Gas prices are widely credited with fueling a surge in small-car sales this year and a decline in large pickup trucks, according to a report in the Chicago Tribune.
But industry analysts attributed those sales trends to a stale lineup of pickups and the rollout of new small-car models.
John Wolkonowicz, an analyst at industry forecaster Global Insight in Lexington, Mass., predicted that the interest in small cars will ease and that Americans’ appetite for trucks will bounce back.
“You don’t drive small unless you are an environmentalist and all your friends are too,” he said. “I don’t see the small-car craze having any longevity unless gas reaches $7 a gallon, and then it’s a new ballgame.”
But Andrew Coetzee, vice president of product planning for Toyota Motor Sales U.S.A., said more consumers are worried about fuel efficiency and global energy resources, so small cars should continue to grow.
Low prices of small cars makes them attractive to young buyers who have less money to spend than their Baby Boomer parents, Coetzee said.
“Compact cars have grown in price as new safety equipment has been added. That leaves an opportunity for smaller, more affordable entry-level cars,” he said.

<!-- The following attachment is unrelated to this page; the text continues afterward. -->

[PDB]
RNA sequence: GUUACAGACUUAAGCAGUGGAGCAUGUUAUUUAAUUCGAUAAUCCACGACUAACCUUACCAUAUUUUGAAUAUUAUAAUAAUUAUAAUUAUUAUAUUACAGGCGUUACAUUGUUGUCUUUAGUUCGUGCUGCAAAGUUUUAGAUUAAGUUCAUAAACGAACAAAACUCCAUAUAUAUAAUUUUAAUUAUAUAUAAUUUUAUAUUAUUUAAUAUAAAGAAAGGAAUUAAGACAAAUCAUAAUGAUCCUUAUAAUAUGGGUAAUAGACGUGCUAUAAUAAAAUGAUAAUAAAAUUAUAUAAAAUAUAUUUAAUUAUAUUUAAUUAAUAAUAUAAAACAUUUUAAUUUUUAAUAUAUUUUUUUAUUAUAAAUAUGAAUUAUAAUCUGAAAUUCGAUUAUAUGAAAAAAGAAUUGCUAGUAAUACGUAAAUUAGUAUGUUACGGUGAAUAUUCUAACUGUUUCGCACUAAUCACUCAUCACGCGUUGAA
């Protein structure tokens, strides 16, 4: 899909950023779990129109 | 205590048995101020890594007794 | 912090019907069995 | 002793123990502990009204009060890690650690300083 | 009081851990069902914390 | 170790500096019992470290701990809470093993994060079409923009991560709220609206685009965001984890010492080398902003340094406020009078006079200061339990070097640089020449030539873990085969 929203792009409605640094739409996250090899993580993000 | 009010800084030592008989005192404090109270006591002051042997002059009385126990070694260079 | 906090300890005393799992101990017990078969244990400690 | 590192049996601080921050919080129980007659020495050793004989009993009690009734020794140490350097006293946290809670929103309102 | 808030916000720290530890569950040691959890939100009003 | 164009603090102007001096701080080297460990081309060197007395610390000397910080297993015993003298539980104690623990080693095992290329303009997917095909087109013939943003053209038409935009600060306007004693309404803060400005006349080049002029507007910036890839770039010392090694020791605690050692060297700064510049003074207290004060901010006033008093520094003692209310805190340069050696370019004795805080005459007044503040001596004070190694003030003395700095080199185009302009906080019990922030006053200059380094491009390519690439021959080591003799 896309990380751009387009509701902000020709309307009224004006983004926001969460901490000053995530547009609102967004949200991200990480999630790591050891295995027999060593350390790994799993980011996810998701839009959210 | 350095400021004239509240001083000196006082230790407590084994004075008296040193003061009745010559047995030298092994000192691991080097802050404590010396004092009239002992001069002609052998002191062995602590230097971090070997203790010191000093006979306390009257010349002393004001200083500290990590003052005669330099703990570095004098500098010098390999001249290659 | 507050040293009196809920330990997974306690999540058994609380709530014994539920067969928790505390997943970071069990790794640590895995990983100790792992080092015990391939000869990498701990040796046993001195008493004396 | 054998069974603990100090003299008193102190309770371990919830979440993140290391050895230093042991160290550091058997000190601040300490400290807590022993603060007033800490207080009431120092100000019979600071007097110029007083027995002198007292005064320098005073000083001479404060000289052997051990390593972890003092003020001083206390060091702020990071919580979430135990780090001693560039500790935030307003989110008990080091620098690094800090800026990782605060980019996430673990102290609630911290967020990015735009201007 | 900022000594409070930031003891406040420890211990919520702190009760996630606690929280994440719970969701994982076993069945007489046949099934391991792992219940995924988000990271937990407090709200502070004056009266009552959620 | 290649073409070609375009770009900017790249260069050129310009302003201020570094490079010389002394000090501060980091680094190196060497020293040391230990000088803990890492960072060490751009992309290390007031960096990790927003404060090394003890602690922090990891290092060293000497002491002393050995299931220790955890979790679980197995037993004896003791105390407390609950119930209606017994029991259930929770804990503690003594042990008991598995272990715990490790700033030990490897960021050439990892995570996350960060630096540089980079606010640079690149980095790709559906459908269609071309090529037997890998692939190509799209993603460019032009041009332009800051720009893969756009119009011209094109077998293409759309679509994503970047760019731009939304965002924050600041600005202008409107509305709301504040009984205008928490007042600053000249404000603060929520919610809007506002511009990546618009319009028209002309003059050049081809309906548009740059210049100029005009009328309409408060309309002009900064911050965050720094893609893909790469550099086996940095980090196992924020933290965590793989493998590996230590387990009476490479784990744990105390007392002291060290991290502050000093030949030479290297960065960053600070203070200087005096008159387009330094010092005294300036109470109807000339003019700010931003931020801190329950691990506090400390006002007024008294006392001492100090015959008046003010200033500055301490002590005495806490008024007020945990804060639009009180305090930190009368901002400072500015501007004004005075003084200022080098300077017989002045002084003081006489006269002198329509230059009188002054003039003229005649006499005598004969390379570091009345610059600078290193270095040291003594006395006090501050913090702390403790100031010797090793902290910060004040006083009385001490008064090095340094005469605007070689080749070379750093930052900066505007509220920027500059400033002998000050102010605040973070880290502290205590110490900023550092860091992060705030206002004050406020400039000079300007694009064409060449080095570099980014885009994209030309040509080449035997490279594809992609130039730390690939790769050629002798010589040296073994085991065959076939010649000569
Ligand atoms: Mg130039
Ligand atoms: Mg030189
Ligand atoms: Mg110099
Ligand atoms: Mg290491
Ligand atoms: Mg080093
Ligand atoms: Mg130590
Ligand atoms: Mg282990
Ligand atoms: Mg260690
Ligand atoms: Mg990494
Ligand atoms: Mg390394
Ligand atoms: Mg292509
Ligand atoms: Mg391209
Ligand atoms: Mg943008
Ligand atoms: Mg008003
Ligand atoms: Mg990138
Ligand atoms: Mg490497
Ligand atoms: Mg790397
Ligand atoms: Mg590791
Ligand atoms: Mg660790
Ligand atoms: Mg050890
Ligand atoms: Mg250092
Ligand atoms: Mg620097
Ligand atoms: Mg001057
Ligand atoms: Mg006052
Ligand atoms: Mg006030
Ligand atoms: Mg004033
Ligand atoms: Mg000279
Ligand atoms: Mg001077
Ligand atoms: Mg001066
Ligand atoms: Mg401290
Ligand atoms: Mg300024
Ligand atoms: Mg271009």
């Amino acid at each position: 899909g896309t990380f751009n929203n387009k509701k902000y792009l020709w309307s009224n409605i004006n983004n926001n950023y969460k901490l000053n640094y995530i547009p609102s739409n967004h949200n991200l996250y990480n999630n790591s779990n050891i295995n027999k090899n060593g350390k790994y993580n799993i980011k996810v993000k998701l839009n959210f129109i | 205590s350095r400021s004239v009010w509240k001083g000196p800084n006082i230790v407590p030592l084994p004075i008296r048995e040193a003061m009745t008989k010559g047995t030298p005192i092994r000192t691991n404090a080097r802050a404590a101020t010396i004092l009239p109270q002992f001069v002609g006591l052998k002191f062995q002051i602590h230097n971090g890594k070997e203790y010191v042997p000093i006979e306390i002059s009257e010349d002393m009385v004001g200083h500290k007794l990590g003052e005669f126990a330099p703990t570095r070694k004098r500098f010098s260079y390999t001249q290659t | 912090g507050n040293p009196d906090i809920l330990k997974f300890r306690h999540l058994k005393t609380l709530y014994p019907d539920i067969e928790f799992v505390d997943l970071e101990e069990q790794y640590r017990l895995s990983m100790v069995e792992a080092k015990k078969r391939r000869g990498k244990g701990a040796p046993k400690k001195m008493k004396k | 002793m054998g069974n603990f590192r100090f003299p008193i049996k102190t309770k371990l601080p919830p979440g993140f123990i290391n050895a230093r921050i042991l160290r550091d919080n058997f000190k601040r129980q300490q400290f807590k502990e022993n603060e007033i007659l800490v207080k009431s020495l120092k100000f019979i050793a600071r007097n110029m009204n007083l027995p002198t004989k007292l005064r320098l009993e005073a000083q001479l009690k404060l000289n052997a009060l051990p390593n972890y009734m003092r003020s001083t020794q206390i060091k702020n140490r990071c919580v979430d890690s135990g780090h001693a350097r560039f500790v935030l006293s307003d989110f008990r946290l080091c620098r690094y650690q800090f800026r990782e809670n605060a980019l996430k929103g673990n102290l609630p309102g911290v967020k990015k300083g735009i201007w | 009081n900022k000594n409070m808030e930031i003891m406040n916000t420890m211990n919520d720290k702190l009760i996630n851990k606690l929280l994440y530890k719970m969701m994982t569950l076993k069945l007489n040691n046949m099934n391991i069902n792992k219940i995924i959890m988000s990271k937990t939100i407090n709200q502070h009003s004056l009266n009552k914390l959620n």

Small-car sales have surged 50% this year, to 240,000 through October, spurred on by three distinctively styled models that debuted this year.
In contrast, full-size pickups have hit hard times, falling 10%, to 1.87 million.
Fresh products typically boost sales. So large pickups could see an upswing as new versions of General Motors’ pickups go on sale this month and a redesigned Toyota Tundra is due in February. Without those additions, the newest model, the Nissan Titan, debuted three years ago.
Wolkonowicz said Americans still like trucks, big ones at that, and buy small cars only out of economic necessity.
“Gas prices are a factor, but only for a short time before people go back to buying what they want,” he said. “Driving a small car makes a poverty statement, not a positive statement.”
Full-size pickups, meanwhile, were in the dumpster during the spring and summer, when many Americans were paying more than $3 a gallon.
Ford sales analyst George Pipas says pickups were down mainly because construction and trades workers saw their incomes shrinking and postponed buying.
“The largest factor in the decline of pickup trucks has been the slowdown in the construction and housing markets and higher interest as well as mortgage rates,” he said, adding that buyers who need a large truck for work aren’t going to change vehicles because of gas prices.